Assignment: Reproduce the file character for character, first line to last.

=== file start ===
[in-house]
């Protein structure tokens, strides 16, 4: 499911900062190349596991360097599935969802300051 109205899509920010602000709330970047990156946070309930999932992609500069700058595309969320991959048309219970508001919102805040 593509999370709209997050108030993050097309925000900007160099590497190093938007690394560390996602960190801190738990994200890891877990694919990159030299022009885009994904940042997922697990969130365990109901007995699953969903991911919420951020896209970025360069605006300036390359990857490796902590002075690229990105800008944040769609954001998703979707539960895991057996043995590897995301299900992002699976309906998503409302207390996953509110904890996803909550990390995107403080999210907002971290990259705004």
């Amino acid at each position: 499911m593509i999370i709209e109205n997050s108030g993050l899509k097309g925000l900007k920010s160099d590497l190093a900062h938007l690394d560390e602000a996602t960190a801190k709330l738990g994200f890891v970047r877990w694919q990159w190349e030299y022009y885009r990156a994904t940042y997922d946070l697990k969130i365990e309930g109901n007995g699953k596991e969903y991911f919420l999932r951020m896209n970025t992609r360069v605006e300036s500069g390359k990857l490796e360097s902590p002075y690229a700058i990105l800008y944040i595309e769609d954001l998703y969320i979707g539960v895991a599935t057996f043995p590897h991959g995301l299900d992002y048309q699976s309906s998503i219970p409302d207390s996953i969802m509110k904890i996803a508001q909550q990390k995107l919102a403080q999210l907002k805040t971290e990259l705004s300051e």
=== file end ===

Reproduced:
[in-house]
């Protein structure tokens, strides 16, 4: 499911900062190349596991360097599935969802300051 109205899509920010602000709330970047990156946070309930999932992609500069700058595309969320991959048309219970508001919102805040 593509999370709209997050108030993050097309925000900007160099590497190093938007690394560390996602960190801190738990994200890891877990694919990159030299022009885009994904940042997922697990969130365990109901007995699953969903991911919420951020896209970025360069605006300036390359990857490796902590002075690229990105800008944040769609954001998703979707539960895991057996043995590897995301299900992002699976309906998503409302207390996953509110904890996803909550990390995107403080999210907002971290990259705004």
């Amino acid at each position: 499911m593509i999370i709209e109205n997050s108030g993050l899509k097309g925000l900007k920010s160099d590497l190093a900062h938007l690394d560390e602000a996602t960190a801190k709330l738990g994200f890891v970047r877990w694919q990159w190349e030299y022009y885009r990156a994904t940042y997922d946070l697990k969130i365990e309930g109901n007995g699953k596991e969903y991911f919420l999932r951020m896209n970025t992609r360069v605006e300036s500069g390359k990857l490796e360097s902590p002075y690229a700058i990105l800008y944040i595309e769609d954001l998703y969320i979707g539960v895991a599935t057996f043995p590897h991959g995301l299900d992002y048309q699976s309906s998503i219970p409302d207390s996953i969802m509110k904890i996803a508001q909550q990390k995107l919102a403080q999210l907002k805040t971290e990259l705004s300051e």